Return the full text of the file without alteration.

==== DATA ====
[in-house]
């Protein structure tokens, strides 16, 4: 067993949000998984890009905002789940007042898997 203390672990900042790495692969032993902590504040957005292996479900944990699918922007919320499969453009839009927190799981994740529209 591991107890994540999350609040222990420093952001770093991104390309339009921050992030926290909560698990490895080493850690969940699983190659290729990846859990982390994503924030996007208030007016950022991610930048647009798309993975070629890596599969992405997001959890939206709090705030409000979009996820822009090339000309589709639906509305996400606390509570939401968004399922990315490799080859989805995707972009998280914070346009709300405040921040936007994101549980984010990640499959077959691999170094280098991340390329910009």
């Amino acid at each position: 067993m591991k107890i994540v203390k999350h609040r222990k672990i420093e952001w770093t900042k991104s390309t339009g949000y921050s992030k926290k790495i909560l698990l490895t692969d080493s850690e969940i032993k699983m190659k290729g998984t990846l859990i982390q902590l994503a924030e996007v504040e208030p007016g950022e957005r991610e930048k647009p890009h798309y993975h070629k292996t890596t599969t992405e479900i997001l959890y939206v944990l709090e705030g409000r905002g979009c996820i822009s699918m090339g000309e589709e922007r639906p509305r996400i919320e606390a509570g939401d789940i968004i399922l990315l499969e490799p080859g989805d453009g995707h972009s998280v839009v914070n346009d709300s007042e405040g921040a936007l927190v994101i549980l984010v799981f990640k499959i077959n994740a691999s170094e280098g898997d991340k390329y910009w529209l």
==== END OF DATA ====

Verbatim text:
[in-house]
């Protein structure tokens, strides 16, 4: 067993949000998984890009905002789940007042898997 203390672990900042790495692969032993902590504040957005292996479900944990699918922007919320499969453009839009927190799981994740529209 591991107890994540999350609040222990420093952001770093991104390309339009921050992030926290909560698990490895080493850690969940699983190659290729990846859990982390994503924030996007208030007016950022991610930048647009798309993975070629890596599969992405997001959890939206709090705030409000979009996820822009090339000309589709639906509305996400606390509570939401968004399922990315490799080859989805995707972009998280914070346009709300405040921040936007994101549980984010990640499959077959691999170094280098991340390329910009």
């Amino acid at each position: 067993m591991k107890i994540v203390k999350h609040r222990k672990i420093e952001w770093t900042k991104s390309t339009g949000y921050s992030k926290k790495i909560l698990l490895t692969d080493s850690e969940i032993k699983m190659k290729g998984t990846l859990i982390q902590l994503a924030e996007v504040e208030p007016g950022e957005r991610e930048k647009p890009h798309y993975h070629k292996t890596t599969t992405e479900i997001l959890y939206v944990l709090e705030g409000r905002g979009c996820i822009s699918m090339g000309e589709e922007r639906p509305r996400i919320e606390a509570g939401d789940i968004i399922l990315l499969e490799p080859g989805d453009g995707h972009s998280v839009v914070n346009d709300s007042e405040g921040a936007l927190v994101i549980l984010v799981f990640k499959i077959n994740a691999s170094e280098g898997d991340k390329y910009w529209l």